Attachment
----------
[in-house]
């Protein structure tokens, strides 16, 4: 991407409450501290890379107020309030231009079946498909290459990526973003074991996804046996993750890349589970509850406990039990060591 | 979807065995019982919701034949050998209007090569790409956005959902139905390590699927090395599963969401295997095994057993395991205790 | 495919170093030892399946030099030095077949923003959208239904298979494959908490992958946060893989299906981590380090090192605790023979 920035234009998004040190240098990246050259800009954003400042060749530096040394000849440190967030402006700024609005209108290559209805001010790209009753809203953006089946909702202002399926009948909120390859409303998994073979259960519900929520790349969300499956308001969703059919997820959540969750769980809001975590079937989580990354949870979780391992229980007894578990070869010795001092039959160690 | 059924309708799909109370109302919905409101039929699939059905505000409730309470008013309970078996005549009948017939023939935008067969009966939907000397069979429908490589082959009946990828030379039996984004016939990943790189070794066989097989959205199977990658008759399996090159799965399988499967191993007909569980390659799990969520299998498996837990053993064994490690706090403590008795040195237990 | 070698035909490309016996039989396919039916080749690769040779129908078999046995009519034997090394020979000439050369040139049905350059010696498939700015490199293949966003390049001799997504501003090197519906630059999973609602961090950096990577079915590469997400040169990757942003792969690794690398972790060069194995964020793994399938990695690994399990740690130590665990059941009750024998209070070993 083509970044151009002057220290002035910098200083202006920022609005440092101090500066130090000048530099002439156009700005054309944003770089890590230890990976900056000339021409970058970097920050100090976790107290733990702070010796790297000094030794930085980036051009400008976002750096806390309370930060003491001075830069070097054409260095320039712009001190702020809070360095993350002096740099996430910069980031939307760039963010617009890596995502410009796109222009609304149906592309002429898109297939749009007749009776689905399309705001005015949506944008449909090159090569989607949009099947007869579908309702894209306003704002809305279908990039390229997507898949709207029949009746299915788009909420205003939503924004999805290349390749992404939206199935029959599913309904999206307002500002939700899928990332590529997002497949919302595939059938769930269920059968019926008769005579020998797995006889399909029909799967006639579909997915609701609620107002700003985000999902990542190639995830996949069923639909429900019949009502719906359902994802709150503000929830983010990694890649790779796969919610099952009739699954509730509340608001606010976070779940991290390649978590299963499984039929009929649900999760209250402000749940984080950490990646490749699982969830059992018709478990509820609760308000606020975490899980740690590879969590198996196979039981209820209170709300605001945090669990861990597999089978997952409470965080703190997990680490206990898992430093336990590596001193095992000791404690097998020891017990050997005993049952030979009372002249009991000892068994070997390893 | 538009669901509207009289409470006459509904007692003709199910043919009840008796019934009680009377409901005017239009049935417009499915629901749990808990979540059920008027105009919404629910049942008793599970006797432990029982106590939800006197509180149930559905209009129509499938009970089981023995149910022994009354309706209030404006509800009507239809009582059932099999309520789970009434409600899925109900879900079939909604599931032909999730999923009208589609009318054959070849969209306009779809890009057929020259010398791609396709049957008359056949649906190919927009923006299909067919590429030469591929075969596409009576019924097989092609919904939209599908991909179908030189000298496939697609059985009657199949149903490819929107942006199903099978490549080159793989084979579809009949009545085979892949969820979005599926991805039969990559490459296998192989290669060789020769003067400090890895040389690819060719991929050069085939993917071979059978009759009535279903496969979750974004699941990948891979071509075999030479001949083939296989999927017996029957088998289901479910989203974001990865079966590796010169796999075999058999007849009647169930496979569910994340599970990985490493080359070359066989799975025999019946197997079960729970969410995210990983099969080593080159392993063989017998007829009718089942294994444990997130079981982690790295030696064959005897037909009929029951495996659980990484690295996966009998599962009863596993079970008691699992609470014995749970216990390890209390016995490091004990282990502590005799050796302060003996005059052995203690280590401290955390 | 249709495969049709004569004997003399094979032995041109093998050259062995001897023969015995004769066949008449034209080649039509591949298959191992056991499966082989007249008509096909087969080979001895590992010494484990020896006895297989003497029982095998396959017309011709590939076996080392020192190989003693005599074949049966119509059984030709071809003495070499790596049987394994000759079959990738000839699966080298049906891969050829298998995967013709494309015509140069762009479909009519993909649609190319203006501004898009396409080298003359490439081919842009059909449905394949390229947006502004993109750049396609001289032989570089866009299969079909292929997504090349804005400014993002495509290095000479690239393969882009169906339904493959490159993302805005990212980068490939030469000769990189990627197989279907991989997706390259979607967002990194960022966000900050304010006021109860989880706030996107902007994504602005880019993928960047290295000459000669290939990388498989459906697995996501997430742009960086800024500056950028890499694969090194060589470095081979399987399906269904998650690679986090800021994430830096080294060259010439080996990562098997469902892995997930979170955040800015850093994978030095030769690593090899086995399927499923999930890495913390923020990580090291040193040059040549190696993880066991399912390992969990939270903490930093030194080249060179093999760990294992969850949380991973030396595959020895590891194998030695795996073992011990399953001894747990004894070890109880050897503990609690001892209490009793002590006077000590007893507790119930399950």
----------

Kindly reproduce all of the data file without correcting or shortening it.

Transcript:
[in-house]
């Protein structure tokens, strides 16, 4: 991407409450501290890379107020309030231009079946498909290459990526973003074991996804046996993750890349589970509850406990039990060591 | 979807065995019982919701034949050998209007090569790409956005959902139905390590699927090395599963969401295997095994057993395991205790 | 495919170093030892399946030099030095077949923003959208239904298979494959908490992958946060893989299906981590380090090192605790023979 920035234009998004040190240098990246050259800009954003400042060749530096040394000849440190967030402006700024609005209108290559209805001010790209009753809203953006089946909702202002399926009948909120390859409303998994073979259960519900929520790349969300499956308001969703059919997820959540969750769980809001975590079937989580990354949870979780391992229980007894578990070869010795001092039959160690 | 059924309708799909109370109302919905409101039929699939059905505000409730309470008013309970078996005549009948017939023939935008067969009966939907000397069979429908490589082959009946990828030379039996984004016939990943790189070794066989097989959205199977990658008759399996090159799965399988499967191993007909569980390659799990969520299998498996837990053993064994490690706090403590008795040195237990 | 070698035909490309016996039989396919039916080749690769040779129908078999046995009519034997090394020979000439050369040139049905350059010696498939700015490199293949966003390049001799997504501003090197519906630059999973609602961090950096990577079915590469997400040169990757942003792969690794690398972790060069194995964020793994399938990695690994399990740690130590665990059941009750024998209070070993 083509970044151009002057220290002035910098200083202006920022609005440092101090500066130090000048530099002439156009700005054309944003770089890590230890990976900056000339021409970058970097920050100090976790107290733990702070010796790297000094030794930085980036051009400008976002750096806390309370930060003491001075830069070097054409260095320039712009001190702020809070360095993350002096740099996430910069980031939307760039963010617009890596995502410009796109222009609304149906592309002429898109297939749009007749009776689905399309705001005015949506944008449909090159090569989607949009099947007869579908309702894209306003704002809305279908990039390229997507898949709207029949009746299915788009909420205003939503924004999805290349390749992404939206199935029959599913309904999206307002500002939700899928990332590529997002497949919302595939059938769930269920059968019926008769005579020998797995006889399909029909799967006639579909997915609701609620107002700003985000999902990542190639995830996949069923639909429900019949009502719906359902994802709150503000929830983010990694890649790779796969919610099952009739699954509730509340608001606010976070779940991290390649978590299963499984039929009929649900999760209250402000749940984080950490990646490749699982969830059992018709478990509820609760308000606020975490899980740690590879969590198996196979039981209820209170709300605001945090669990861990597999089978997952409470965080703190997990680490206990898992430093336990590596001193095992000791404690097998020891017990050997005993049952030979009372002249009991000892068994070997390893 | 538009669901509207009289409470006459509904007692003709199910043919009840008796019934009680009377409901005017239009049935417009499915629901749990808990979540059920008027105009919404629910049942008793599970006797432990029982106590939800006197509180149930559905209009129509499938009970089981023995149910022994009354309706209030404006509800009507239809009582059932099999309520789970009434409600899925109900879900079939909604599931032909999730999923009208589609009318054959070849969209306009779809890009057929020259010398791609396709049957008359056949649906190919927009923006299909067919590429030469591929075969596409009576019924097989092609919904939209599908991909179908030189000298496939697609059985009657199949149903490819929107942006199903099978490549080159793989084979579809009949009545085979892949969820979005599926991805039969990559490459296998192989290669060789020769003067400090890895040389690819060719991929050069085939993917071979059978009759009535279903496969979750974004699941990948891979071509075999030479001949083939296989999927017996029957088998289901479910989203974001990865079966590796010169796999075999058999007849009647169930496979569910994340599970990985490493080359070359066989799975025999019946197997079960729970969410995210990983099969080593080159392993063989017998007829009718089942294994444990997130079981982690790295030696064959005897037909009929029951495996659980990484690295996966009998599962009863596993079970008691699992609470014995749970216990390890209390016995490091004990282990502590005799050796302060003996005059052995203690280590401290955390 | 249709495969049709004569004997003399094979032995041109093998050259062995001897023969015995004769066949008449034209080649039509591949298959191992056991499966082989007249008509096909087969080979001895590992010494484990020896006895297989003497029982095998396959017309011709590939076996080392020192190989003693005599074949049966119509059984030709071809003495070499790596049987394994000759079959990738000839699966080298049906891969050829298998995967013709494309015509140069762009479909009519993909649609190319203006501004898009396409080298003359490439081919842009059909449905394949390229947006502004993109750049396609001289032989570089866009299969079909292929997504090349804005400014993002495509290095000479690239393969882009169906339904493959490159993302805005990212980068490939030469000769990189990627197989279907991989997706390259979607967002990194960022966000900050304010006021109860989880706030996107902007994504602005880019993928960047290295000459000669290939990388498989459906697995996501997430742009960086800024500056950028890499694969090194060589470095081979399987399906269904998650690679986090800021994430830096080294060259010439080996990562098997469902892995997930979170955040800015850093994978030095030769690593090899086995399927499923999930890495913390923020990580090291040193040059040549190696993880066991399912390992969990939270903490930093030194080249060179093999760990294992969850949380991973030396595959020895590891194998030695795996073992011990399953001894747990004894070890109880050897503990609690001892209490009793002590006077000590007893507790119930399950």